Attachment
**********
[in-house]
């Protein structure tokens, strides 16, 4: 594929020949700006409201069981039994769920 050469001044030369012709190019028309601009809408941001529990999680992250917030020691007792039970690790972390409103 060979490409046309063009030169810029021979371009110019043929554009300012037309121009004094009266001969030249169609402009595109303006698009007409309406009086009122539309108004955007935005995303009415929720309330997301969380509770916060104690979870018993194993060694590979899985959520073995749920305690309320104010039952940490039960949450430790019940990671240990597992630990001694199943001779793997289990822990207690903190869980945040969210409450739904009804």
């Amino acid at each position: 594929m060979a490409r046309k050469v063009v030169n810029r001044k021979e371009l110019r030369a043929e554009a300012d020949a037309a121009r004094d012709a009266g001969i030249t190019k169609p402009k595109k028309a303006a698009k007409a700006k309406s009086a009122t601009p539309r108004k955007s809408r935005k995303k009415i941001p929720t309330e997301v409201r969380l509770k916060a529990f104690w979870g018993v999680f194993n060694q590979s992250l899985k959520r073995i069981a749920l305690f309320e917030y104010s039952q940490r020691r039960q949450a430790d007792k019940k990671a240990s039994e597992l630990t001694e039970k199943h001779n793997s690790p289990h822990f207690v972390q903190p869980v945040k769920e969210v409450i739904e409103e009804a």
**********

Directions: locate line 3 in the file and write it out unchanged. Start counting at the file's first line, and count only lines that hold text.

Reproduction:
């Amino acid at each position: 594929m060979a490409r046309k050469v063009v030169n810029r001044k021979e371009l110019r030369a043929e554009a300012d020949a037309a121009r004094d012709a009266g001969i030249t190019k169609p402009k595109k028309a303006a698009k007409a700006k309406s009086a009122t601009p539309r108004k955007s809408r935005k995303k009415i941001p929720t309330e997301v409201r969380l509770k916060a529990f104690w979870g018993v999680f194993n060694q590979s992250l899985k959520r073995i069981a749920l305690f309320e917030y104010s039952q940490r020691r039960q949450a430790d007792k019940k990671a240990s039994e597992l630990t001694e039970k199943h001779n793997s690790p289990h822990f207690v972390q903190p869980v945040k769920e969210v409450i739904e409103e009804a």